Taiwan’s democracy grows stronger as KMT falters

Author: J Bruce Jacobs, Monash University

Polls strongly suggest that Taiwan’s vibrant democracy will have its third change of government in 16 years when elections are held on 16 January. The first change of government took place in 2000 when the opposition Democratic Progressive Party (DPP) won the presidency against the ruling Kuomintang (KMT), which had split before the election. The second occurred in 2008 when President Ma Ying-jeou of the KMT won a landslide victory.

Yet, despite winning re-election in 2012 with a reduced majority, the Ma government has garnered remarkably low approval ratings. Its many domestic political errors and poorly conceived policies toward China have worried Taiwan’s citizens.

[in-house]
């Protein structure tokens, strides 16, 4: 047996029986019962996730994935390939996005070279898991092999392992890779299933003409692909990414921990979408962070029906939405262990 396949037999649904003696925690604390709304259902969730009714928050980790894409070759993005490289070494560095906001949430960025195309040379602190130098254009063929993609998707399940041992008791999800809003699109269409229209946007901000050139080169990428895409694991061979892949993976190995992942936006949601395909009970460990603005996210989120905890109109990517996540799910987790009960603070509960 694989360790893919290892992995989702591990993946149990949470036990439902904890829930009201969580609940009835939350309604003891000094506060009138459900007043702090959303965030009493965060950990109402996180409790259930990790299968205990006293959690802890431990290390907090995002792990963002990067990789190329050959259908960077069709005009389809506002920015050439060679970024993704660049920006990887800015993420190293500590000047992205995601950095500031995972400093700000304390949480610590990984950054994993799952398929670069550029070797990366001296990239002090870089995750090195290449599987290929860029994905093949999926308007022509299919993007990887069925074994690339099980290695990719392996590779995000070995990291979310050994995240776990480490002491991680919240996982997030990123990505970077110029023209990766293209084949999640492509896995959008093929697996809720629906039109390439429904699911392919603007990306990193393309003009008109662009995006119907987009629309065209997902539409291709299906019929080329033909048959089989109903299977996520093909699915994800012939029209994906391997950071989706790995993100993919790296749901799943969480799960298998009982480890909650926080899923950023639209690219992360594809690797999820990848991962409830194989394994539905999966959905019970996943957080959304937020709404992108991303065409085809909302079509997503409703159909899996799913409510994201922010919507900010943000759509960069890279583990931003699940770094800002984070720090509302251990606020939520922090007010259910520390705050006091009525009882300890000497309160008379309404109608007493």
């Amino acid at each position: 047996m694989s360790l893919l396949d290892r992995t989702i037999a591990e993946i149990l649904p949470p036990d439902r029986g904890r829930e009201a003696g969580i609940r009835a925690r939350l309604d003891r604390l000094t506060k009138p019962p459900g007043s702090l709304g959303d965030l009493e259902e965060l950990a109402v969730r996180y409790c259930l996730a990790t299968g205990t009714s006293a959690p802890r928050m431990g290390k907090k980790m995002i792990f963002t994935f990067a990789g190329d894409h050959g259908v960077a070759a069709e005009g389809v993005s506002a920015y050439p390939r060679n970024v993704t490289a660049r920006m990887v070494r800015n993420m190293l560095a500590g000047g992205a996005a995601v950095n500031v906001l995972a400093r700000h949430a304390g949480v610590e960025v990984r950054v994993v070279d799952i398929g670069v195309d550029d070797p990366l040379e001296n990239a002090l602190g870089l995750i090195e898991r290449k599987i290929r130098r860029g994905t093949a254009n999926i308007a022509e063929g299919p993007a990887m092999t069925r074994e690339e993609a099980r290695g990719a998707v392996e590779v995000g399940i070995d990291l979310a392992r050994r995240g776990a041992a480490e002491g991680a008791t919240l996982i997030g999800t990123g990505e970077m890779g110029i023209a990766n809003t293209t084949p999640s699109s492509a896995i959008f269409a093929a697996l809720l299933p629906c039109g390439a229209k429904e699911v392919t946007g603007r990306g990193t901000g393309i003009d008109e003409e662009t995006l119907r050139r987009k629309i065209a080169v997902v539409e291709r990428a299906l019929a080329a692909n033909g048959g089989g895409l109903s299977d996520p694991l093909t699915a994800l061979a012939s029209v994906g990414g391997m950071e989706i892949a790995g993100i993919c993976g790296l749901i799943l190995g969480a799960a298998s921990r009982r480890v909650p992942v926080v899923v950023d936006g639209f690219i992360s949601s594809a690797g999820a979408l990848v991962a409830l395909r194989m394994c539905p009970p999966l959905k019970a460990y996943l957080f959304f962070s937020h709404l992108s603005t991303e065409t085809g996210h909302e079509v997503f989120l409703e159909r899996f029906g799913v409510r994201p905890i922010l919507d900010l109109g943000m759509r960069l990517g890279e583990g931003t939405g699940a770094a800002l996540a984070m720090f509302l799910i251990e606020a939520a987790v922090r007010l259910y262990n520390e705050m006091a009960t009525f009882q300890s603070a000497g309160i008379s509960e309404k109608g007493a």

The KMT suffered a stunning setback at the polls in the local elections of November 2014. As a result, Ma resigned as Chairman of the KMT and Eric Chu, mayor of New Taipei, took his place. At the time pundits agreed that the KMT would lose the presidency unless it undertook meaningful reforms.

In the absence of reform, the KMT, and its presidential campaign, has become a shambles. As they expected to lose, none of the KMT heavyweights were willing to run for the presidency. Hung Hsiu-chu, the deputy parliamentary speaker, announced her candidacy and was nominated. But Hung’s campaign proved disastrous, due in no small part to her unilateral announcement of a pro-China policy that even KMT conservatives found intolerable. KMT legislative candidates felt they could not win with Hung as presidential nominee and she was removed after some delay.